Model, actress and activist Lily Cole launched Project Literacy’s Alphabet of Illiteracy at the House of Commons on Tuesday.
The project is aimed to highlight world development issues and how they are related to illiteracy, and by 2030, their goal is to ensure that no child is at risk of illiteracy (in line with the UN's Sustainable Development Goals).
In addition, an online petition has been set up with the hopes that enough signatories can push the issue of illiteracy back to the top of UN priorities.
Cole, speaking at the House of Commons said:
I have a baby who's just starting to make different sounds and the idea that she's going to learn the full alphabet felt to me as inevitable as her growing teeth. Unfortunately this is not a reality in this country.
According to Unesco 757 million adults are illiterate, and of those 122 million are youth (aged 15-24). To add to that, it is estimated that one in five British children cannot read or write well by the time they leave primary school.
The Project Literacy website has collated data and research based on illiteracy rates, and compiled them into the form of an alphabet, where each letter represents a problem.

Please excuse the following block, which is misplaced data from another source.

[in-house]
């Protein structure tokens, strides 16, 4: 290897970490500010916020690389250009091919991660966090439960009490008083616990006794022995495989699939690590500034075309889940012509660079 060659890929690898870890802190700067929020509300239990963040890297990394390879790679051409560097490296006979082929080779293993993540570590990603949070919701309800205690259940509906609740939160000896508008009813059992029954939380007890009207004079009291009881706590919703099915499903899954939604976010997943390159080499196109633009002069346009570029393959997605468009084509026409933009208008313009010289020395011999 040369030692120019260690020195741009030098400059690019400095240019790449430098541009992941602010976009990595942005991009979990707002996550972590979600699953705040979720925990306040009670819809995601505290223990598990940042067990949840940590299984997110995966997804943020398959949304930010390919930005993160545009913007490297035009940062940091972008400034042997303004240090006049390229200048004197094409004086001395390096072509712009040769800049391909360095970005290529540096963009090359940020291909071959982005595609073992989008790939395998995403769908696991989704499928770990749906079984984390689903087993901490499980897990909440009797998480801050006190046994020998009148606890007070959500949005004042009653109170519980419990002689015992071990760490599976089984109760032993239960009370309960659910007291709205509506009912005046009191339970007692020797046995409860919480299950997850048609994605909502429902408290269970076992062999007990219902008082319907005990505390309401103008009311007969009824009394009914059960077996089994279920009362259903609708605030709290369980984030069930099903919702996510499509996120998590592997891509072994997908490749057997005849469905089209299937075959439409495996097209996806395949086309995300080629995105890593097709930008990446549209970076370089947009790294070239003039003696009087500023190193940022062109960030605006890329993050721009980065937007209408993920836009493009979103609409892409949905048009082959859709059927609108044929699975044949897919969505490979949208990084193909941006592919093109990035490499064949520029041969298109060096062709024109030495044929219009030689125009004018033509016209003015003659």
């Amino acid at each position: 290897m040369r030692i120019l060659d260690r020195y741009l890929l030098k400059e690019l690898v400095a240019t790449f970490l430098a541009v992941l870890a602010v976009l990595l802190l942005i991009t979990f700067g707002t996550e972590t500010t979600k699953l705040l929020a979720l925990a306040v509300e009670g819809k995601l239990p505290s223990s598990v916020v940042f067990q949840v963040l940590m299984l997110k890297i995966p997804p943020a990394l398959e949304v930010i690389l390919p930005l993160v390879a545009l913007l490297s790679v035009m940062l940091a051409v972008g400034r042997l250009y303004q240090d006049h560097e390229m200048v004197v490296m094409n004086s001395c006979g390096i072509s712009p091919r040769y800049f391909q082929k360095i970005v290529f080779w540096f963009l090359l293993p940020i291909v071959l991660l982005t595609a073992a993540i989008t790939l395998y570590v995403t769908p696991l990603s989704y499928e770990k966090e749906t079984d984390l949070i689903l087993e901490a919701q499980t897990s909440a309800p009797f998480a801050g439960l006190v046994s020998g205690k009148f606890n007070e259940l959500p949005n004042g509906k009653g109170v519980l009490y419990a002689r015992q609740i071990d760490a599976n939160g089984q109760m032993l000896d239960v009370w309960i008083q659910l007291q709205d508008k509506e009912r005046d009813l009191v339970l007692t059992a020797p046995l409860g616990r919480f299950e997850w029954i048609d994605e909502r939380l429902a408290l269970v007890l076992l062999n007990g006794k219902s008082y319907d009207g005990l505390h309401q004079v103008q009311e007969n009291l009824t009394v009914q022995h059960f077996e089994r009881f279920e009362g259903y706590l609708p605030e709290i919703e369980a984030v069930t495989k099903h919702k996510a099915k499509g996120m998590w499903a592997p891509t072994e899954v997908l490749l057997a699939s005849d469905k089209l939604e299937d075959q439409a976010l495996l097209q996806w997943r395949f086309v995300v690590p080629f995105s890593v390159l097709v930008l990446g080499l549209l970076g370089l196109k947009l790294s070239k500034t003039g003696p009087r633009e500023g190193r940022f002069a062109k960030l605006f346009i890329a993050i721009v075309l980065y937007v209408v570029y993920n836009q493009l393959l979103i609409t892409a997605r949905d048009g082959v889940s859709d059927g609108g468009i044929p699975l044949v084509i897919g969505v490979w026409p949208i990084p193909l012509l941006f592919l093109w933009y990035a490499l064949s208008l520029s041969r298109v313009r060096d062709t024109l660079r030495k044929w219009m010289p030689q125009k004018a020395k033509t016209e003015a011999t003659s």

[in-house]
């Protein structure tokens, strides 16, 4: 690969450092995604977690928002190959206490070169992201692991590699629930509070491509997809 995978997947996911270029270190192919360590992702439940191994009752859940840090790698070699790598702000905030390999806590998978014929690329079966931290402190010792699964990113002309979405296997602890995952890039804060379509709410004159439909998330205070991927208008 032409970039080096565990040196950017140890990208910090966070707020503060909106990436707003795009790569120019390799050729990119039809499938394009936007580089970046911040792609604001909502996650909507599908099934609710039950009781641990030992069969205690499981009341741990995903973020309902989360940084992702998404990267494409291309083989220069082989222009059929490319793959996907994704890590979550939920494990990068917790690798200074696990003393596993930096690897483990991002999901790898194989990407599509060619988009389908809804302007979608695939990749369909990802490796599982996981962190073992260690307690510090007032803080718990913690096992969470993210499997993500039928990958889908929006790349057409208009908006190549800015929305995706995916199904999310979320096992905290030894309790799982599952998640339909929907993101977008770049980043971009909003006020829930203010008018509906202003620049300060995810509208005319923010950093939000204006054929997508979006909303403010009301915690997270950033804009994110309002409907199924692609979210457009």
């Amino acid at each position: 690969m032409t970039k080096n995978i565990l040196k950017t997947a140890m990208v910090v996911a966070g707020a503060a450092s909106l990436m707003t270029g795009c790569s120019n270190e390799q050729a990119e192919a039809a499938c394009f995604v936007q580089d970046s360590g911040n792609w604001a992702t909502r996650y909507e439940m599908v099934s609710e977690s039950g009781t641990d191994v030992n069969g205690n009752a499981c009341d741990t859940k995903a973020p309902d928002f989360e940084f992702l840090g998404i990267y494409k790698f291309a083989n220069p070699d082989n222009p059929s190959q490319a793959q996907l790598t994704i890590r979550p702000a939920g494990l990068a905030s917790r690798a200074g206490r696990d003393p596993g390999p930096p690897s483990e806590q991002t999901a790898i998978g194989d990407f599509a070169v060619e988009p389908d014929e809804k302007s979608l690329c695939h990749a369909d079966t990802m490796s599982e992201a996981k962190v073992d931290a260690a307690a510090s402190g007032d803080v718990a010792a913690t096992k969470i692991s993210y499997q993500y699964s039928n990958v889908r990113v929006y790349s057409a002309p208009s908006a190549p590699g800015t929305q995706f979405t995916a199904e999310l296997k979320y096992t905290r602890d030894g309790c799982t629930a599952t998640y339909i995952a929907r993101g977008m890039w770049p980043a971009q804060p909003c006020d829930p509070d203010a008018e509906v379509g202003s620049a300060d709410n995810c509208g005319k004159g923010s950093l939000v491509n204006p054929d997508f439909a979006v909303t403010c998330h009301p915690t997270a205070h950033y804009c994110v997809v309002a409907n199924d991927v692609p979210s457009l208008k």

Accessing the research is simple: you click on a letter and then use your keyboard to navigate.
'A' is for Aids, 'B' is for bloodshed, 'C' is for child brides, and so on, all the way until 'Z', which stands for zero options.
Some of the images are more harrowing than others, made worse by their child-like nature.
F is for Female Genital Mutilation, because in some of the affected areas more than 80 per cent of the women effected are illiterate, Lily says.
The website also has informative facts and figures about each reason, such as 'I', about infant mortality rates:
Cole finished her speech with a powerful message:
It is a simple preposition: if you inform and empower this group of people - this 757 million illiterate people - to take charge of their own lives, they will become the agents for the change we wish to see.
Here is the full animation for the campaign - stunning and shocking in equal parts:
All images via the Project Illiteracy website